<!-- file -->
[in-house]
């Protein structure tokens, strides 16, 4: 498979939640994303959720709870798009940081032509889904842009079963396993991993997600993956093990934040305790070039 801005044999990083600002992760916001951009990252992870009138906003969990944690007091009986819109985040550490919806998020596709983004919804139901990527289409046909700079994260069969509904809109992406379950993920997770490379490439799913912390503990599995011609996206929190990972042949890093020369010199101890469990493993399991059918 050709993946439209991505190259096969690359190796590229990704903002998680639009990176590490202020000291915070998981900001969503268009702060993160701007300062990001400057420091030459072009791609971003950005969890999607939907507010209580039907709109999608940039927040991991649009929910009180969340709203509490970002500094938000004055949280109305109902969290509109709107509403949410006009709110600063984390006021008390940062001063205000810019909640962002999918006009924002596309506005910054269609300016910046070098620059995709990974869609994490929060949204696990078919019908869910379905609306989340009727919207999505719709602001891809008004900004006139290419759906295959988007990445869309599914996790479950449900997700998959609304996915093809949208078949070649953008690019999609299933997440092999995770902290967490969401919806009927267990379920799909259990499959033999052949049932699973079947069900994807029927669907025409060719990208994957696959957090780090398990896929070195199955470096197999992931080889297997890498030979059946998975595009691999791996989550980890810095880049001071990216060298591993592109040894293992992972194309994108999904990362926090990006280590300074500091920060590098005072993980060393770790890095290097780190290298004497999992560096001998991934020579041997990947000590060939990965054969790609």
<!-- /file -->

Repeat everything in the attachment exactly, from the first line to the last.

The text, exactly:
[in-house]
């Protein structure tokens, strides 16, 4: 498979939640994303959720709870798009940081032509889904842009079963396993991993997600993956093990934040305790070039 801005044999990083600002992760916001951009990252992870009138906003969990944690007091009986819109985040550490919806998020596709983004919804139901990527289409046909700079994260069969509904809109992406379950993920997770490379490439799913912390503990599995011609996206929190990972042949890093020369010199101890469990493993399991059918 050709993946439209991505190259096969690359190796590229990704903002998680639009990176590490202020000291915070998981900001969503268009702060993160701007300062990001400057420091030459072009791609971003950005969890999607939907507010209580039907709109999608940039927040991991649009929910009180969340709203509490970002500094938000004055949280109305109902969290509109709107509403949410006009709110600063984390006021008390940062001063205000810019909640962002999918006009924002596309506005910054269609300016910046070098620059995709990974869609994490929060949204696990078919019908869910379905609306989340009727919207999505719709602001891809008004900004006139290419759906295959988007990445869309599914996790479950449900997700998959609304996915093809949208078949070649953008690019999609299933997440092999995770902290967490969401919806009927267990379920799909259990499959033999052949049932699973079947069900994807029927669907025409060719990208994957696959957090780090398990896929070195199955470096197999992931080889297997890498030979059946998975595009691999791996989550980890810095880049001071990216060298591993592109040894293992992972194309994108999904990362926090990006280590300074500091920060590098005072993980060393770790890095290097780190290298004497999992560096001998991934020579041997990947000590060939990965054969790609």